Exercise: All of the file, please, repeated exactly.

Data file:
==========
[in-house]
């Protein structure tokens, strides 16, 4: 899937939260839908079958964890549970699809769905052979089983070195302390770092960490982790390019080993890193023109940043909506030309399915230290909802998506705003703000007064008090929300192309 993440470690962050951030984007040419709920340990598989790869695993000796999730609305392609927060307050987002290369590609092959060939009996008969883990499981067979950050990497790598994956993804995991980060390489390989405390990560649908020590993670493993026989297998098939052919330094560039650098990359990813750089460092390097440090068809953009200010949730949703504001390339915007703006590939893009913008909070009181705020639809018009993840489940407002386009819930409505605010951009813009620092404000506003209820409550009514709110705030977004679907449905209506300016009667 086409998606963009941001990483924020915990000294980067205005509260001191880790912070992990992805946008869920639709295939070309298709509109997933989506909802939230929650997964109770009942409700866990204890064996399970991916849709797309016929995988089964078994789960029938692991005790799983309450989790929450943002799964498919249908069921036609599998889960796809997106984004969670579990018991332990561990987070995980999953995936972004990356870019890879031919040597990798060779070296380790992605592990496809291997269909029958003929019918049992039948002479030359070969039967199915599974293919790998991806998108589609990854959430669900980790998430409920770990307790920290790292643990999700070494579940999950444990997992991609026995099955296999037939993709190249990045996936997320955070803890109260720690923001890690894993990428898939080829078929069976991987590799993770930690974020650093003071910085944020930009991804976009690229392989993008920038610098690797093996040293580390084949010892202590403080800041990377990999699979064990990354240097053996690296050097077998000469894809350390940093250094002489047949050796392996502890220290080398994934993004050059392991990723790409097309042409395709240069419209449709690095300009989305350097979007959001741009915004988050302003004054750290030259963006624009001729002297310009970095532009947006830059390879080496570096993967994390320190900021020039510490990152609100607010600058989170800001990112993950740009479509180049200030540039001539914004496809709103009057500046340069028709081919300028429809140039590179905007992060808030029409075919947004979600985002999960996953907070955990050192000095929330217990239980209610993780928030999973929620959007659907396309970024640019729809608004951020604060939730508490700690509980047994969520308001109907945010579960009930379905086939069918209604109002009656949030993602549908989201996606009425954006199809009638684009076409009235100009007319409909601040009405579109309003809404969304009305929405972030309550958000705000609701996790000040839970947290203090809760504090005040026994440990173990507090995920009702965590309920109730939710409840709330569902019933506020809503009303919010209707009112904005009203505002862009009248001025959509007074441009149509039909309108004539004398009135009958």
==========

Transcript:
[in-house]
């Protein structure tokens, strides 16, 4: 899937939260839908079958964890549970699809769905052979089983070195302390770092960490982790390019080993890193023109940043909506030309399915230290909802998506705003703000007064008090929300192309 993440470690962050951030984007040419709920340990598989790869695993000796999730609305392609927060307050987002290369590609092959060939009996008969883990499981067979950050990497790598994956993804995991980060390489390989405390990560649908020590993670493993026989297998098939052919330094560039650098990359990813750089460092390097440090068809953009200010949730949703504001390339915007703006590939893009913008909070009181705020639809018009993840489940407002386009819930409505605010951009813009620092404000506003209820409550009514709110705030977004679907449905209506300016009667 086409998606963009941001990483924020915990000294980067205005509260001191880790912070992990992805946008869920639709295939070309298709509109997933989506909802939230929650997964109770009942409700866990204890064996399970991916849709797309016929995988089964078994789960029938692991005790799983309450989790929450943002799964498919249908069921036609599998889960796809997106984004969670579990018991332990561990987070995980999953995936972004990356870019890879031919040597990798060779070296380790992605592990496809291997269909029958003929019918049992039948002479030359070969039967199915599974293919790998991806998108589609990854959430669900980790998430409920770990307790920290790292643990999700070494579940999950444990997992991609026995099955296999037939993709190249990045996936997320955070803890109260720690923001890690894993990428898939080829078929069976991987590799993770930690974020650093003071910085944020930009991804976009690229392989993008920038610098690797093996040293580390084949010892202590403080800041990377990999699979064990990354240097053996690296050097077998000469894809350390940093250094002489047949050796392996502890220290080398994934993004050059392991990723790409097309042409395709240069419209449709690095300009989305350097979007959001741009915004988050302003004054750290030259963006624009001729002297310009970095532009947006830059390879080496570096993967994390320190900021020039510490990152609100607010600058989170800001990112993950740009479509180049200030540039001539914004496809709103009057500046340069028709081919300028429809140039590179905007992060808030029409075919947004979600985002999960996953907070955990050192000095929330217990239980209610993780928030999973929620959007659907396309970024640019729809608004951020604060939730508490700690509980047994969520308001109907945010579960009930379905086939069918209604109002009656949030993602549908989201996606009425954006199809009638684009076409009235100009007319409909601040009405579109309003809404969304009305929405972030309550958000705000609701996790000040839970947290203090809760504090005040026994440990173990507090995920009702965590309920109730939710409840709330569902019933506020809503009303919010209707009112904005009203505002862009009248001025959509007074441009149509039909309108004539004398009135009958």